Explaining the need for more taxes during an economic recession can be difficult, school board candidates said.

Explaining the need for more taxes during an economic recession can be difficult, school board candidates said.

Most of the South-Western City Schools Board of Education candidates think the current school board and Superintendent Bill Wise have made attempts to communicate the district's funding needs. Some said those attempts were inadequate because a levy has yet to pass.

District voters will elect three board members Nov. 3. Seven candidates will be on the ballot and a write-in candidate filed petitions for the race.

Two incumbents -- school board president Cathy Johnson and school board member Greg McCarty -- said several forms of media have been used to communicate the district's funding needs, but the issue is complex.

"The state funding system and school finance is very complicated," McCarty said.

"While the needs have been clearly defined, you can never communicate those needs often enough."

Johnson said officials have communicated the information through community forums, school board meetings covered in local newspapers, mailings to all residents, the district's Web site, speakers at community groups, television coverage, editorials in local newspapers, radio interviews, school newsletters, e-mail messages, key communicator meetings and national media coverage.

"The five-year forecast has been predicting this budget shortfall for years," Johnson said.

"Understanding the intricacies of school funding is difficult, but as a board member, I have worked tirelessly to get our state funding system changed."

Ed Palmer said the current school board has attempted to express the need for more taxes.

Nonetheless, "The issue with communication does concern me," he said.

"It seems that there is never enough communication. Our board needs not only to communicate its decisions but also the reasoning behind those decisions."

He said the superintendent and school board could stand to use electronic communication more effectively.

"We need to establish other avenues through which we can communicate and receive information and responses from our community members," Palmer said. "Communication is foremost a two-way street."

Karen Dover said district officials have made a significant amount of data available to residents.

"Evidently, the information disseminated to the public has not adequately proven to the voters a need that has compelled them to vote 'yes' on the last three levies," she said.

"I believe the voter is looking for communication from the school board that not only proves a financial need, but shows accountability in their decisions regarding expenditures."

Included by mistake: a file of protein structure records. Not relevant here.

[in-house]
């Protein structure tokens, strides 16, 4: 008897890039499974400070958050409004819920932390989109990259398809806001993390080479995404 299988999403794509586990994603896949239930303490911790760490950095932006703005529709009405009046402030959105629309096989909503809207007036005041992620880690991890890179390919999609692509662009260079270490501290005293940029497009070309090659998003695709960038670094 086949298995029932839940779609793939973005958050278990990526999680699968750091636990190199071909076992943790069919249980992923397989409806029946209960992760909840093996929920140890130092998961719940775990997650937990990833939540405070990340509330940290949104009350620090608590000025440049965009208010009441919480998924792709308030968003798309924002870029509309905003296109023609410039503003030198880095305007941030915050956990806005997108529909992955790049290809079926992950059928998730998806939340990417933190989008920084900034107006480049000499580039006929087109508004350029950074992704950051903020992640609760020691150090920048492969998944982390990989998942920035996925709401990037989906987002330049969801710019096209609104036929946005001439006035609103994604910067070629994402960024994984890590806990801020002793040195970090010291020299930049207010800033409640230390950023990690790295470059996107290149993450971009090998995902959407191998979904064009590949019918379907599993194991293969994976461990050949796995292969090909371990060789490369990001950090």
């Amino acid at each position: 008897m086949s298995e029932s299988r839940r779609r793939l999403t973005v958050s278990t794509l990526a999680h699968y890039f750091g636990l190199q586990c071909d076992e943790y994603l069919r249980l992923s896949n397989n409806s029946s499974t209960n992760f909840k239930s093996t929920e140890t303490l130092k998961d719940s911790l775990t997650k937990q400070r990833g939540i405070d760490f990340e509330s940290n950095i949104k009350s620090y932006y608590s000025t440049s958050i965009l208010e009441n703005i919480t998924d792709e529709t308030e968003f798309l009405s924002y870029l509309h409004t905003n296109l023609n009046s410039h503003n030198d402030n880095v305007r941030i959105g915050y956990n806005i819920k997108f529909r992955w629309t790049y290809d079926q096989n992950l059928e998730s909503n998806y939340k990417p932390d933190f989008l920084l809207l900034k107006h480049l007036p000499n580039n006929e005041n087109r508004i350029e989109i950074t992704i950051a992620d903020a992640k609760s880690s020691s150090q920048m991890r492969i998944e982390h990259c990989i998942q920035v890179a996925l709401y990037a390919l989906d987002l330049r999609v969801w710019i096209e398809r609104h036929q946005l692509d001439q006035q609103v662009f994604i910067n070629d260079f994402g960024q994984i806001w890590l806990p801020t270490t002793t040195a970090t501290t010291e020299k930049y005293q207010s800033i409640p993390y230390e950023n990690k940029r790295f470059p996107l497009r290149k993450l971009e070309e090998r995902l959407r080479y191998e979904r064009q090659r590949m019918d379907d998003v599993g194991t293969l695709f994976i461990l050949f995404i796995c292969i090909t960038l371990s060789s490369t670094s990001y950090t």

Dover said expenditures should be "in sync" with values of the community.

"In addition, the decisions should also reflect willingness to compromise on key issues during these tough economic times," she added.

Adam Slane said he does not feel the school board and administration have been "constructive" in their communication attempts.

"A mere four years ago, we passed a combined 9.7-mill levy that promised to fix our budget," he said.

"Yet here we are again with a shortage. This raises very serious questions about the board's management of the district."

Slane added current board members have "stifled" community involvement.

"They voted unanimously to institute a 'gag rule' at board meetings," he said. "They refused to ask for an independent audit until after a recent levy failure.

"In short, they haven't seemed to show much interest in entertaining questions about their judgment."

School board members approved a policy in December that requires residents wishing to speak at meetings to register with the administration the Thursday prior to Monday meetings.

The policy passed 4-1 with Randy Reisling dissenting.

Jo Ellen Myers said school officials have communicated well one aspect of their funding needs. "I believe they have adequately explained that the personal property tax would be phased out over the next several years, but they have not given us a consistent explanation on what exactly the results will be," she said.

"Several newspaper articles have quoted several of the board members with conflicting answers. ... It seems like shifting sand to everyone we've talked to."

Rob Starrett said communication between school officials and community members has been inadequate.

"All we hear is if the taxpayers don't pass the levy there will be more cuts," he said.

"Endangering the safety of our children by cutting transportation and creating a negative impact on their lives by cutting extracurricular activities does not explain to the community why the SWCS district needs more funds."

Starrett challenged school board members to immediately restore busing and extracurricular activities.

"Tell us 'yes' or 'no' if these additional funds are going to be used for salaries and benefits," he added.

Sandi Davis also said communication is inadequate.

"Simply put, if the current climate of anger, frustration and divisiveness is any indication, the administration and the board have not adequately communicated either the funding needs or the due diligence in exploring creative ways to address those needs," she said.